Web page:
Leading technologist professor Clay Shirky bans use of personal electronics in his classroom

Clay Shirky is a leading technologist who teaches theory and practice of social media at NYU.  He is an advocate and activist for social technology, crowd-sourcing and the free culture movement, but is now asking the students in his Fall seminar to refrain from using laptops, tables, and phones in class.

I came late and reluctantly to this decision — I have been teaching classes about the internet since 1998, and I’ve generally had a laissez-faire attitude towards technology use in the classroom. This was partly because the subject of my classes made technology use feel organic, and when device use went well, it was great. Then there was the competitive aspect — it’s my job to be more interesting than the possible distractions, so a ban felt like cheating. And finally, there’s not wanting to infantilize my students, who are adults, even if young ones — time management is their job, not mine.

Clay goes on to describe how year after year, his students seem to become more distracted, and when he occasionally tells them “lids down” it is like a breath of fresh air in the room.    Clay uses Jonathan Heidt’s metaphor of the elephant as a useful illustration.  According to Heidt, the mind is like an elephant of emotions being ridden by a rider of the intellect.  The rider can see and plan ahead, and together rider and elephant can accomplish amazing things.  But the emotional elephant is far more powerful, and can react skittishly and be driven off course — or worse, stampede.  If intellect and emotion are in conflict, usually the elephant wins.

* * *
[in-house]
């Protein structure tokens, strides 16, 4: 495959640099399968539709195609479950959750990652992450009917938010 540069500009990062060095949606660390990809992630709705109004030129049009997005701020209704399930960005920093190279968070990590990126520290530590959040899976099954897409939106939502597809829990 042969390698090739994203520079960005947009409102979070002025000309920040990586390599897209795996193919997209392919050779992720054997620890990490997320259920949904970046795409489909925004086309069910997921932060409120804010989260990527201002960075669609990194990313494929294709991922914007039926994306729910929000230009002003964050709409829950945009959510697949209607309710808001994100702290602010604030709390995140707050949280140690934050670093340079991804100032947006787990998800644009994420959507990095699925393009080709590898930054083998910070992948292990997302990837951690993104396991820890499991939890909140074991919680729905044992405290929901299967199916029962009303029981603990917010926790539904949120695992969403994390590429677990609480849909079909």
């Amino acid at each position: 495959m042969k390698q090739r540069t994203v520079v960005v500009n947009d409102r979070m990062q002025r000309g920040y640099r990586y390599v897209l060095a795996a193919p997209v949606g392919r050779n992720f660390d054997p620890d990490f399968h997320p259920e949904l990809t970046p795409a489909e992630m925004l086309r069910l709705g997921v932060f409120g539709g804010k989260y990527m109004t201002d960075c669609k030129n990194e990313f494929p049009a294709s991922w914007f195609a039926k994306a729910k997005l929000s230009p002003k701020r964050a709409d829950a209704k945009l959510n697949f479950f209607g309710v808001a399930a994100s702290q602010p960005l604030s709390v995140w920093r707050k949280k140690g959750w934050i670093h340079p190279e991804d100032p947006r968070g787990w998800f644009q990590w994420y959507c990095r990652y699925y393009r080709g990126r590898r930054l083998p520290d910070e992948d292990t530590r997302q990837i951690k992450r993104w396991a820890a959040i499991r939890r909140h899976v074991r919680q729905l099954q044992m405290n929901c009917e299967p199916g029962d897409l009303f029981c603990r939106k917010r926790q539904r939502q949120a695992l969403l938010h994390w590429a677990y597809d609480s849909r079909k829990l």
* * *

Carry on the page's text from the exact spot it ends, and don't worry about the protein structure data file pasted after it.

What makes this intellectual-emotional battle especially one-sided is that device operating systems and social media are designed to grab your attention and distract you, by manipulating your emotional urge to stay connected and not miss out on something really exciting.  Multitasking does not help, in fact it fools people into thinking they’re being more productive than they are, and it interferes with long term memory.

People often start multi-tasking because they believe it will help them get more done. Those gains never materialize; instead, efficiency is degraded. However, it provides emotional gratification as a side-effect. (Multi-tasking moves the pleasure of procrastination inside the period of work.) This side-effect is enough to keep people committed to multi-tasking despite worsening the very thing they set out to improve.

Evidence like this has been building for a while, but what really changed things for Clay was the growing understanding that the distractions also affect all the other students nearby!

The final realization — the one that firmly tipped me over into the “No devices in class” camp — was this: screens generate distraction in a manner akin to second-hand smoke. A paper with the blunt title Laptop Multitasking Hinders Classroom Learning for Both Users and Nearby Peers says it all:

We found that participants who multitasked on a laptop during a lecture scored lower on a test compared to those who did not multitask, and participants who were in direct view of a multitasking peer scored lower on a test compared to those who were not. The results demonstrate that multitasking on a laptop poses a significant distraction to both users and fellow students and can be detrimental to comprehension of lecture content.

So Clay is now asking his students to refrain from using any technology in class.  His full essay is a must read for anyone who teaches — or hosts meetings where the laptops and smart phones are active.  Personal electronic devices and social media are incredibly powerful, but you need to use them or not.  And if you are using them, then you can’t be doing something else well at the same time.  Unless that something else doesn’t actually employ your brain.  Like texting and driving, there’s no safe middle ground.

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